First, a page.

Cataloguing, Manuscripts, and Provenance

Part of our goal in Ostiglia is to perform a very delicate balancing act. We are trying to find equilibrium between two very different, and seemingly incompatible, things. Continue reading

Advertisements

Down and Dirty

Here as we near the end of the first week of work, my head is spinning. We are collectively learning how to nagivate the xml environment that our genius support group has created, and things are really starting to roll along. The cataloguing process is actually a lot more complicated than I anticipated. Not only are we entering the data we see in the right fields, but we are also formulating authority lists to keep all of that data from becoming corrupt. Here’s a snapshot of one of our records.

Capture

I think I’m starting to dream in xml code.

Approaching Day 1

Today is our first day of real work with the Greggiati collection. For me, this represents the culmination of a ton of scheduling (just getting here logistically was tricky) and the beginning of something new. We spent yesterday getting our bearings – getting acquainted with the city and the Greggiati collection. This morning we finally get our hands dirty.

The town held a press conference yesterday about our activities in the city. After a short introduction from the Mayor, Dr. Zanovello presented the overall goals of the collaboration between Indiana University and Greggiati collection. I enjoyed very much his comments. For one thing, they help me stay oriented. The vision for this project stretches far beyond this month in Ostiglia and includes the collection and assimilation of data that one cannot include in the cataloguing process, but which is nonetheless extremely valuable. For instance, one of the goals he discussed is thinking about the pieces of music in their context as a personal collection. In my experience, often one thinks about musical works individually (such as “Mozart’s Requiem”) or perhaps as part of a composer’s oeuvre or generic collection (such as “Bach’s Cantatas” or “Renaissance Motets”). In contrast, here we are trying to think of these pieces as part of a historical collection that includes multiple composers, time periods, and genres. The more I think about it, this seems all too logical to the point that conceiving of music in any other way seems anachronistic. Certainly this is the way most people interacted with most music at the time. In fact, libraries are still often organized around historical collections (even at IU we have collections such as the Woodward LPs). Of course, this is obscured by the current use of computer interfaces to library catalogues, and this is really where the Greggiati project is breaking new ground. We are thinking in these, more historically sensitive, terms while creating the data that users will access through computer catalogue interfaces.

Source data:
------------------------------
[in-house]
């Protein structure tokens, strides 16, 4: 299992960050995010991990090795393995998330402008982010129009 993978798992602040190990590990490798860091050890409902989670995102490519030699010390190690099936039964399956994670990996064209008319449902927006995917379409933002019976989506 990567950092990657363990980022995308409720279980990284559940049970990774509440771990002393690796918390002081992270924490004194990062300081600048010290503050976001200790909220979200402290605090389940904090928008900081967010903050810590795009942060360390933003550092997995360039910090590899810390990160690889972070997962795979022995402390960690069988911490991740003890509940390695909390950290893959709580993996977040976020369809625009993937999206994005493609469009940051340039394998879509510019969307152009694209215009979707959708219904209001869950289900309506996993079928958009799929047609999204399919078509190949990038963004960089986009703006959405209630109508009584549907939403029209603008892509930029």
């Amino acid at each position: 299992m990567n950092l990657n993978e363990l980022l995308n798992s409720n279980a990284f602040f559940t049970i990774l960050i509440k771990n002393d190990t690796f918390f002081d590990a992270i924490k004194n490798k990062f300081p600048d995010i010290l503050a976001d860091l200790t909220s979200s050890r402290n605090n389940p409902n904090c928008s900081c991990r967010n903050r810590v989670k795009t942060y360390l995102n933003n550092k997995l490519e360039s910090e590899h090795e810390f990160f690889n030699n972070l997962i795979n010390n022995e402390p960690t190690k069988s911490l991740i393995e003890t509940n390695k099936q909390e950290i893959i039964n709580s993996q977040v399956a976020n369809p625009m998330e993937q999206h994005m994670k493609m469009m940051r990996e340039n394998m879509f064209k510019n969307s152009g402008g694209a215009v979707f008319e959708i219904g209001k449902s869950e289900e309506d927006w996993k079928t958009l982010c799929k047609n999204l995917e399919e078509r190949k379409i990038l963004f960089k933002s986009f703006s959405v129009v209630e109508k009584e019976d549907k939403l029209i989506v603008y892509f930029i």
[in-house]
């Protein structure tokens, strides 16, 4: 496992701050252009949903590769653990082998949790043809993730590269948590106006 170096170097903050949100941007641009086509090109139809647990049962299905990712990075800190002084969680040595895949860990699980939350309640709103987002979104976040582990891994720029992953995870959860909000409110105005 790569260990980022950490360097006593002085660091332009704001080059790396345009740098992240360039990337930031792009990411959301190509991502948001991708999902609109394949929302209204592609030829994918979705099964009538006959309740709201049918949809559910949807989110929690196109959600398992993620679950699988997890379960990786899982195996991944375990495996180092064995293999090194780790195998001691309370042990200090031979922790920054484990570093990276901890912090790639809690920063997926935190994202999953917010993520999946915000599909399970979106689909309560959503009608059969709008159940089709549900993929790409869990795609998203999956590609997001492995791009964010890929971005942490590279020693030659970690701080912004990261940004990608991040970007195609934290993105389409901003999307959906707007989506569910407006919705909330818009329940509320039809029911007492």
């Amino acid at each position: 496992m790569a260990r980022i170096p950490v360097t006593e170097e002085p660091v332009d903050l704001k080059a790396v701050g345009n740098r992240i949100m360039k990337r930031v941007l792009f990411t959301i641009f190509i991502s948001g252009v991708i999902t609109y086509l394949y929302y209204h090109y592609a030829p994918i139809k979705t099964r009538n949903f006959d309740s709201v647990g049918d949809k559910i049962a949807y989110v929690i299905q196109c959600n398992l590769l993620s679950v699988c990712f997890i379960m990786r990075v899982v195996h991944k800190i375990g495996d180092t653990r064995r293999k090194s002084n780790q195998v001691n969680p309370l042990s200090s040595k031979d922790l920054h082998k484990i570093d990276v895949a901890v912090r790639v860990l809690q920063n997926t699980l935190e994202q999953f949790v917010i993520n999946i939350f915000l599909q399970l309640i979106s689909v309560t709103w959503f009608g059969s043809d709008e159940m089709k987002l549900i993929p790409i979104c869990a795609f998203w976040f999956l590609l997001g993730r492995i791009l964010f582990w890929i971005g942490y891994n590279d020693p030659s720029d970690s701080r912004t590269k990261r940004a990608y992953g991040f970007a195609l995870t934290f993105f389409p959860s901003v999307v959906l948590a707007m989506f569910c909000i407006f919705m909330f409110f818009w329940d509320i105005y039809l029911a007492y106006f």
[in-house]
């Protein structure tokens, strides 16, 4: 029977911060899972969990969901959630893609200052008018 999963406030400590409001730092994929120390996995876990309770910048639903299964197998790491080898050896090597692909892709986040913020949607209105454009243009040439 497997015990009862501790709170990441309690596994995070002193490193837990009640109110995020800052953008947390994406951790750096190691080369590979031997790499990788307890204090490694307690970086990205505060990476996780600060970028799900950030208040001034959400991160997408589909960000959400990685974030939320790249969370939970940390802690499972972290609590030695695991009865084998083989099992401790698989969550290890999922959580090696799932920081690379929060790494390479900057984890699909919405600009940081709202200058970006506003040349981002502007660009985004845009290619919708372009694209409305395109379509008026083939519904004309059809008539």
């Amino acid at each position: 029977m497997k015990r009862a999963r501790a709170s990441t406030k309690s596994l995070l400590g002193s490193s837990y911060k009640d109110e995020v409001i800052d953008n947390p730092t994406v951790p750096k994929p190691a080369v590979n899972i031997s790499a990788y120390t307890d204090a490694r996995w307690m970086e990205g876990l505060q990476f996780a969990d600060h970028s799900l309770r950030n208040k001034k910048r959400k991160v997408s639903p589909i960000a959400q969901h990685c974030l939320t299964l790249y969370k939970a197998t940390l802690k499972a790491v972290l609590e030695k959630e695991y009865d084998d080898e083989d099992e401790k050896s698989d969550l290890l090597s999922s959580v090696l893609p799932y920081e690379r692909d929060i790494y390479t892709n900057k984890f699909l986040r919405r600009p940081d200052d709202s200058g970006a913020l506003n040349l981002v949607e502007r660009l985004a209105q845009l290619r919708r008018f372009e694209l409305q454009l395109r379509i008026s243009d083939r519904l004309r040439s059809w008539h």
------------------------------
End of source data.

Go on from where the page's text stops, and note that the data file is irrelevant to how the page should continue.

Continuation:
It is with this orientation that we approach our first day in the archive. There are all too may questions that we are going to face. What information is important? Where is the appropriate balance in cataloguing between sufficient data and unnecessary detail? How do I resist the strong temptation to spend all of my time researching interesting things we find and actually get my job done?